Institutional Choices Under Globalisation
Edited by Silvia Sacchetti and Roger Sugden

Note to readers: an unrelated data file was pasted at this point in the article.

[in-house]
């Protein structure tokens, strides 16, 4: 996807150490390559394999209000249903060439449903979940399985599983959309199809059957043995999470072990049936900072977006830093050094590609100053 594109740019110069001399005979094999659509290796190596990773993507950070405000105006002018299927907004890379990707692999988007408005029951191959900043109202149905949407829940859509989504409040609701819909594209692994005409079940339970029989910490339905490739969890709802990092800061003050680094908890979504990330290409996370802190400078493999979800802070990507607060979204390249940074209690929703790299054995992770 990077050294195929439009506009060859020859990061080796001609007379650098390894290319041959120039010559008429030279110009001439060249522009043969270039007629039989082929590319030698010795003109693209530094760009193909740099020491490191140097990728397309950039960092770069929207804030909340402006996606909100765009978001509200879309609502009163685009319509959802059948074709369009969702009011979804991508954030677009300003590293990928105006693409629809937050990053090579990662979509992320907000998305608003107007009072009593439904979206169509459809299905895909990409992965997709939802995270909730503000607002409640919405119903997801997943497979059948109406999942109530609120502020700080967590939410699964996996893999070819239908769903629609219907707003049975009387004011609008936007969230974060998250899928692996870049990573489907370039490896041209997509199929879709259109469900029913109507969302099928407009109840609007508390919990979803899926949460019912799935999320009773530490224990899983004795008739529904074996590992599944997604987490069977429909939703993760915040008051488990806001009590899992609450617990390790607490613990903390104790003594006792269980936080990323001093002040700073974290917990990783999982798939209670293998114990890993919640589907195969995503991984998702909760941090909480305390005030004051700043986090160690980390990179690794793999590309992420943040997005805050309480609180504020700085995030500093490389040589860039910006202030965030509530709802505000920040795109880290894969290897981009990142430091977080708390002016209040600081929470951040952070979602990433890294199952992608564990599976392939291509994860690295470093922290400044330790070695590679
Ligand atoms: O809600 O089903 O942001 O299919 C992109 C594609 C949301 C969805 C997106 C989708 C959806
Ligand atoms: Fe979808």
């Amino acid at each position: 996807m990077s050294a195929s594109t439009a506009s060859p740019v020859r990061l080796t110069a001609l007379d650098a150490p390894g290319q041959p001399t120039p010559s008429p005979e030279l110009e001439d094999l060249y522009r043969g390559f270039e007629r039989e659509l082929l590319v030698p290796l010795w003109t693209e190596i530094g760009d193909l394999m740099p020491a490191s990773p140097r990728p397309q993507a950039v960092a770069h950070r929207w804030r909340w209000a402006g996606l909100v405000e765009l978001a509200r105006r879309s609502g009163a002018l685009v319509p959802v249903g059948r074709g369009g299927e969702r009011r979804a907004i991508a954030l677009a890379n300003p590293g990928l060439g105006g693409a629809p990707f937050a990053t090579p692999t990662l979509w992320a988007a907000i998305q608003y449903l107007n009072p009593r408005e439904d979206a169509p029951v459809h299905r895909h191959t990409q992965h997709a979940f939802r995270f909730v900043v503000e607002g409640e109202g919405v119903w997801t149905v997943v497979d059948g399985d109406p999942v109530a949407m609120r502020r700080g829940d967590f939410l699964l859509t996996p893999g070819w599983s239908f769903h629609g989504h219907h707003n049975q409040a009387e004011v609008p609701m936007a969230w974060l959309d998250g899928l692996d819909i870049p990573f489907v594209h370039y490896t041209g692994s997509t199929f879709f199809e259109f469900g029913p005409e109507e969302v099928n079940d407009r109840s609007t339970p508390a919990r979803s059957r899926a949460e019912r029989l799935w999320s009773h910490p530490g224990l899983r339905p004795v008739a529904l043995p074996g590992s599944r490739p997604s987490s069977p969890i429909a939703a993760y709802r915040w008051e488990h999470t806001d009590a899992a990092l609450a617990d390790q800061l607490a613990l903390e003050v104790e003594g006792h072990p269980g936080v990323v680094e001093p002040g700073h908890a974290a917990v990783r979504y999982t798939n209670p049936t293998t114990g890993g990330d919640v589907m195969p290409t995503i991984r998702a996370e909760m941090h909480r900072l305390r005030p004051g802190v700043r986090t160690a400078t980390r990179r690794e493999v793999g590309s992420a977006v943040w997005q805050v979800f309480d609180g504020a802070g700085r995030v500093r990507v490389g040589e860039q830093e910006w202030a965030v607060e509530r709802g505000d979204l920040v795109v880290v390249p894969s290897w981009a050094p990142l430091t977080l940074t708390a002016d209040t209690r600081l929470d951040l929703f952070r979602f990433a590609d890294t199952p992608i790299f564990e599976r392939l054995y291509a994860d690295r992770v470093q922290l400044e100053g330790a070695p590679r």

J. Robert Branston and James R. Wilson 1. INTRODUCTION When Gutenberg invented the printing press in the fifteenth century, he started a revolution that brought the communication of ideas to the masses. Since this innovation, the media industry in its various forms has progressively developed into a feature in people’s lives. For example, in 2007 the British communications industry had revenues of a staggering £51.2bn (OFCOM, 2008, p. 9), equivalent to almost £850 per person in the UK.1 Today the ‘media industry’ encompasses many different types of communication. Among these we can separate out as ‘traditional media’ the publication of newspapers/magazines and the analogue broadcast of radio and television programmes. Developed either in parallel or independently in their own right are the ‘new media’ of digital broadcasts and websites viewed using the Internet, themselves incorporating an increasingly sophisticated set of tools such as blogs, podcasts, e-publications and interactive features. As a society we rely on this whole range of media outlets for news and information, for political developments and discussion, for important weather or traffic updates, for warnings that may impact directly on our health and safety, and, not least, for entertainment that has the potential to bring us great welfare gains. Firms also rely on the media to inform people about their products through advertising, and it might be argued that people rely on such adverts to become informed of consumption possibilities. Taken as a whole, through all of these channels the media industry plays a key role in...
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